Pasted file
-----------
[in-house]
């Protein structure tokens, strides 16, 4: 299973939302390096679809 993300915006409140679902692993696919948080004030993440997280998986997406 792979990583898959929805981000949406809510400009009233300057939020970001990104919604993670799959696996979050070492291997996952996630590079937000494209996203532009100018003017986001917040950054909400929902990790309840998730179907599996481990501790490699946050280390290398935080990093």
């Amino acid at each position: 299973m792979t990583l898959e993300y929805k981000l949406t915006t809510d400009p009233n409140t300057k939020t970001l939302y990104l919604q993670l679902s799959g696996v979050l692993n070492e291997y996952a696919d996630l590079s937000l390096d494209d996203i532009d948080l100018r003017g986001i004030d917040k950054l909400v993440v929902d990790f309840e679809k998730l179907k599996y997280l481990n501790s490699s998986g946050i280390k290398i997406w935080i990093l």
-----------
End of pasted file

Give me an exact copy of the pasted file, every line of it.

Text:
[in-house]
């Protein structure tokens, strides 16, 4: 299973939302390096679809 993300915006409140679902692993696919948080004030993440997280998986997406 792979990583898959929805981000949406809510400009009233300057939020970001990104919604993670799959696996979050070492291997996952996630590079937000494209996203532009100018003017986001917040950054909400929902990790309840998730179907599996481990501790490699946050280390290398935080990093």
């Amino acid at each position: 299973m792979t990583l898959e993300y929805k981000l949406t915006t809510d400009p009233n409140t300057k939020t970001l939302y990104l919604q993670l679902s799959g696996v979050l692993n070492e291997y996952a696919d996630l590079s937000l390096d494209d996203i532009d948080l100018r003017g986001i004030d917040k950054l909400v993440v929902d990790f309840e679809k998730l179907k599996y997280l481990n501790s490699s998986g946050i280390k290398i997406w935080i990093l």